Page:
Edibility Rating out of 5: 2

Medicinal Rating out of 5: 1

head

 

 

 

 

 

 

 

 

 

 

 

Edible Uses: All parts of the catsear plant are edible; however, the leaves and roots are those most often harvested. The leaves are bland in taste but can be eaten raw in salads, steamed, or used in stir-fries. Older leaves can become tough and fibrous, but younger leaves are suitable for consumption. In contrast to the edible leaves of dandelion, catsear leaves only rarely have some bitterness. In Crete, Greece, the leaves of a variety called pachies (παχιές) or agrioradika (αγριοράδικα) are eaten boiled or cooked in steam by the locals.[4]
The root can be roasted and ground to form a coffee substitute.

Hypochaeris

 

 

 

 

 

 

 

Warnings: None known for humans. This species is suspected of causing stringhalt in horses if consumed in excess.

Medicinal Uses: Pectoral

Resources:

Wikispiecies

Cathead (Emex australis)

Latin Name: Emex australis

Family: Polygonaceae

Emex australis

Emex australis

Latin Name: Emex australis

Family: Polygonaceae

 

Description: A small herb. It is like a dock but the stems trail along the ground. It is an annual plant. The leaves are 3-10 cm long on very long stalks. Male and female flowers are separate. The seed pods are large and spiny. The seed pods are about 1 cm long. They have 3 sharp spines

Edibility Rating out of 5: 1

Medicinal Rating out of 5: 1

Emex australis

 

 

 

 

 

 

 

 

 

 

Edible Uses: Young leaves cooked. The leaves contain oxalates and are laxative in large quantities.

Warnings: The 3-cornered seeds can be very painfull if stepped upon, They are renown to pierce through bycicle tyres.

Medicinal Uses: When eaten in quantity, the leaves have a laxative effect upon the body.

Resources:

Wikispiecies

Bullrush (Typha)

Latin Name: Typha

Family: Typhaceae

Description: It is a plant which continues to grow from year to year. It is 2 m high and spreads to 50 cm across. There is an extensive network of fleshy white underground stems or rhizomes. These produce aerial shoots. The stem is erect, stout and round in cross section. The leaves are bluish-green and narrow. They can be 2 m long. The flowers are brown, in erect spikes at the ends of stalks. The flowers are green at first, then turn brown. The flower spike is 30 mm across.

typha

 

 

 

 

 

 

 

 

 

 

 

 

 

Edibility Rating out of 5: 4

Medicinal Rating out of 5: 3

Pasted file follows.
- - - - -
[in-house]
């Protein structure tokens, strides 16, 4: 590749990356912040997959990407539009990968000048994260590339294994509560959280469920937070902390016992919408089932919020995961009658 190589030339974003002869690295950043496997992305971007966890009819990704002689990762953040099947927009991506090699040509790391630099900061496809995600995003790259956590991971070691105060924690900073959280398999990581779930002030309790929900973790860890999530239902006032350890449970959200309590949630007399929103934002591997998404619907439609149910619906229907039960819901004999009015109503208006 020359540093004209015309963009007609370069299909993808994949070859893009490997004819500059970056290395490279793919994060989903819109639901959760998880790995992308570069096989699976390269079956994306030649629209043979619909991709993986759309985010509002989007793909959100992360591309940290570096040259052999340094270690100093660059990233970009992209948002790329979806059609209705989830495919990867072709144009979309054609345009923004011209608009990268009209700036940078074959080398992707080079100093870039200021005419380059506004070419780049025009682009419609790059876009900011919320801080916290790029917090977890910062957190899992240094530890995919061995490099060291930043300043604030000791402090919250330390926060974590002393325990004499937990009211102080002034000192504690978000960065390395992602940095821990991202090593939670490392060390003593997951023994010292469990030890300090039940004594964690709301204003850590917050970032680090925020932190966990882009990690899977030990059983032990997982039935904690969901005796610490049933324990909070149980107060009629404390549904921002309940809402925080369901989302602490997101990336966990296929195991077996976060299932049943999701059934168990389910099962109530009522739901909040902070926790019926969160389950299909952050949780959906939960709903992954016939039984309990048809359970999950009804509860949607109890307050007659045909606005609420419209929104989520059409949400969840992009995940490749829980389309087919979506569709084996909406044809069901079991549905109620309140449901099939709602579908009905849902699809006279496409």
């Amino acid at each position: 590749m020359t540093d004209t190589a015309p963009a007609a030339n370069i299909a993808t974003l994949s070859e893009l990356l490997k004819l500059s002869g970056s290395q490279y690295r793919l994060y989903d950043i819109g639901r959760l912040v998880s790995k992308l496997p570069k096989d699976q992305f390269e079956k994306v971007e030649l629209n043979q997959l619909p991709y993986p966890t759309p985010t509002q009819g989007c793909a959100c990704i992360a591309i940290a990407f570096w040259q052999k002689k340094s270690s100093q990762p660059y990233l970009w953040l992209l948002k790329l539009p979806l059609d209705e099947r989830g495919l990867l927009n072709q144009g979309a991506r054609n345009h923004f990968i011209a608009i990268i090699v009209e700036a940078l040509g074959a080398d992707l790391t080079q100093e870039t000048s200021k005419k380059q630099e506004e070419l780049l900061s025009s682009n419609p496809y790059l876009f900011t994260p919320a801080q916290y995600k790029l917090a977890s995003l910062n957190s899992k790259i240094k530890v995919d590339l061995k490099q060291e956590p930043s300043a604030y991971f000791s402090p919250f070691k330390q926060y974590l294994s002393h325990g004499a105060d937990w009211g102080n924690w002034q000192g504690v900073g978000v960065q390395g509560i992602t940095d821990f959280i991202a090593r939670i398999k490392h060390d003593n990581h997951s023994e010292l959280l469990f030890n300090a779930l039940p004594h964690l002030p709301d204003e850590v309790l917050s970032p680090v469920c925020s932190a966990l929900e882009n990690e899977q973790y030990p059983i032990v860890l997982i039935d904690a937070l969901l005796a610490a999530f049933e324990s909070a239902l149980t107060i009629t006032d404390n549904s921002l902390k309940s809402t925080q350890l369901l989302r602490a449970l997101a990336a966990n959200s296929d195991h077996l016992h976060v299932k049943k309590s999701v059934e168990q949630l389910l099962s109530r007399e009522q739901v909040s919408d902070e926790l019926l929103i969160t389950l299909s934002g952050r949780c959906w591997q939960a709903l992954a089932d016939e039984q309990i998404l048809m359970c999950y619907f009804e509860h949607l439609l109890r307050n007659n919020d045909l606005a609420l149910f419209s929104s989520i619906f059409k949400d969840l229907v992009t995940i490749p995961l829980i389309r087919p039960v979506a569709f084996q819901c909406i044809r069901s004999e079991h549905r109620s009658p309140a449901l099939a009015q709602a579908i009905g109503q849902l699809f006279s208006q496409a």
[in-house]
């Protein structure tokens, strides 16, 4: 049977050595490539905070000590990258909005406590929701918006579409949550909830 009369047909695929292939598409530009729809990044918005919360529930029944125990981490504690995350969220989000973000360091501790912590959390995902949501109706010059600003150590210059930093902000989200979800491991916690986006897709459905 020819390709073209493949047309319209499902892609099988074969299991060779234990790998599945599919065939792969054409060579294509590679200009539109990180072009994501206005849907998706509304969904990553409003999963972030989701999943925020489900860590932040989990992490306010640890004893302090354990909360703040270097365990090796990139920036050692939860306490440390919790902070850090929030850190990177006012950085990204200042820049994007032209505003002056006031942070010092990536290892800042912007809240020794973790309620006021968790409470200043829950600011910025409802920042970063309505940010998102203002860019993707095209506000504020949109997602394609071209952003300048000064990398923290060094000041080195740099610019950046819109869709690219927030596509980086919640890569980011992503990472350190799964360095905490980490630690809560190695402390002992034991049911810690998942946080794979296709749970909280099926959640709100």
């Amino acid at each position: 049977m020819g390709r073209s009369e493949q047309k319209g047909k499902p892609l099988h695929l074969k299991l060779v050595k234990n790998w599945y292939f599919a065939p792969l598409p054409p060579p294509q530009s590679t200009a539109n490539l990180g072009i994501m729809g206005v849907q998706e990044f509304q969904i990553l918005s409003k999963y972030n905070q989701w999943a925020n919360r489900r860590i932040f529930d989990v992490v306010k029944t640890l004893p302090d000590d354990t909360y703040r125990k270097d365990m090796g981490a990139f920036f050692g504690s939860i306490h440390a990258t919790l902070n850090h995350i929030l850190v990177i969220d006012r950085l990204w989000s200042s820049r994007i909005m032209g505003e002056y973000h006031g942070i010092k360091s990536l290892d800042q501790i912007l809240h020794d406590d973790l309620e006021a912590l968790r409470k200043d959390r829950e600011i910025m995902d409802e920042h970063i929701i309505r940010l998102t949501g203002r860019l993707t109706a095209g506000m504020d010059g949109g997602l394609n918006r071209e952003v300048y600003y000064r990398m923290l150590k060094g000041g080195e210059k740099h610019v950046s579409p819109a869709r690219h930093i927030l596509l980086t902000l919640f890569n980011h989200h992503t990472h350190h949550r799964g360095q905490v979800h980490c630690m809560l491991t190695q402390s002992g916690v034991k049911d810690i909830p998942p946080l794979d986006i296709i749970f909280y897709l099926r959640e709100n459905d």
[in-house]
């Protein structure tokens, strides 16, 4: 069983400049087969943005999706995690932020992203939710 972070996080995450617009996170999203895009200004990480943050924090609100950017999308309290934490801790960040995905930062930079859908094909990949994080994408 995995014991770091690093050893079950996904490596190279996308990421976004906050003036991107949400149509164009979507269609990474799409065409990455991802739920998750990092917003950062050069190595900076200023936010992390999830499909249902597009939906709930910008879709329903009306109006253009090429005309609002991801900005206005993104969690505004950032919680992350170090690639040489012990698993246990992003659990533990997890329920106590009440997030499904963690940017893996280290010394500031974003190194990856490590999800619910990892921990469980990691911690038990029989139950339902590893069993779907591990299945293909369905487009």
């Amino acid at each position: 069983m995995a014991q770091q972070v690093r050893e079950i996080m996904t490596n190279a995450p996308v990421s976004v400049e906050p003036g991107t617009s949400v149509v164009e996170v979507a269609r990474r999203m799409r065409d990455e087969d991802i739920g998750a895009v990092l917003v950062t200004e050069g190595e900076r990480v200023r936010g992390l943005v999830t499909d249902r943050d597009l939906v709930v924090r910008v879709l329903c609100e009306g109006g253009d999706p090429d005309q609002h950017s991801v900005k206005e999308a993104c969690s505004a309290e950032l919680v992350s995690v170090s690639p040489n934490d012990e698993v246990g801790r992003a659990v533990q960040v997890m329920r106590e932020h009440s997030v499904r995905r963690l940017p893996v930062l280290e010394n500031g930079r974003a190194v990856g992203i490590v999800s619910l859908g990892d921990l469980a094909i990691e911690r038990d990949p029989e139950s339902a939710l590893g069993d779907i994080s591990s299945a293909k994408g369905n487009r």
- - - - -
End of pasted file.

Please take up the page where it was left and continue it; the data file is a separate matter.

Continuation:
Edible Uses: Roots – raw or cooked. They are usually peeled before use. The roots can be boiled and eaten like potatoes or macerated and then boiled to yield a sweet syrup. They can also be dried, ground into a powder and then used as a thickener in soups etc or added to cereal flours. Rich in protein, this flour is used to make biscuits, bread, cakes etc. The root contains a lot of fibre. One way to remove this fibre is to peel lengths of the root that are about 20 – 25cm long, place them by a fire for a short while to dry and then twist and loosen the fibres when the starch of the root can be shaken out. Young shoots in spring – raw or cooked. An asparagus substitute. Base of mature stem – raw or cooked. It is best to remove the outer part of the stem. Young flowering stem – raw, cooked or made into a soup. Tastes like sweet corn. Seed – cooked. The seed is rather small and fiddly to utilize, but has a pleasant nutty taste when roasted. An edible oil is obtained from the seed. Due to the small size of the seed this is probably not a very worthwhile crop. Pollen – raw or cooked. A protein rich additive to flour used in making bread, porridge etc. It can also be eaten with the young flowers, which makes it considerably easier to utilize. The pollen can be harvested by placing the flowering stem over a wide but shallow container and then gently tapping the stem and brushing the pollen off with a fine brush. This will help to pollinate the plant and thereby ensure that both pollen and seeds can be harvested. Flowering stem – cooked. Tastes like sweet corn

Typha

 

 

 

 

 

 

 

 

Warnings: None known

Medicinal Uses: Anticoagulant; Astringent; Diuretic; Emmenagogue; Galactogogue; Haemostatic; Miscellany; Tonic.

Medicinal Information: The pollen is astringent, diuretic, emmenagogue, galactogogue, haemostatic and. The dried pollen is said to be anticoagulant, but when roasted with charcoal it becomes haemostatic. It is used internally in the treatment of kidney stones, haemorrhage, painful menstruation, abnormal uterine bleeding, post-partum pains, abscesses and cancer of the lymphatic system. It should not be prescribed for pregnant women. Externally, it is used in the treatment of tapeworms, diarrhoea and injuries.

Other Uses: Biomass; Fibre; Insulation; Miscellany; Paper; Soil stabilization; Stuffing; Thatching; Weaving.

Resources:

Wikispiecies

Buckshorn Plantain (Plantago coronopus)

Latin Name: Plantago coronopus

Family: Plantaginaceae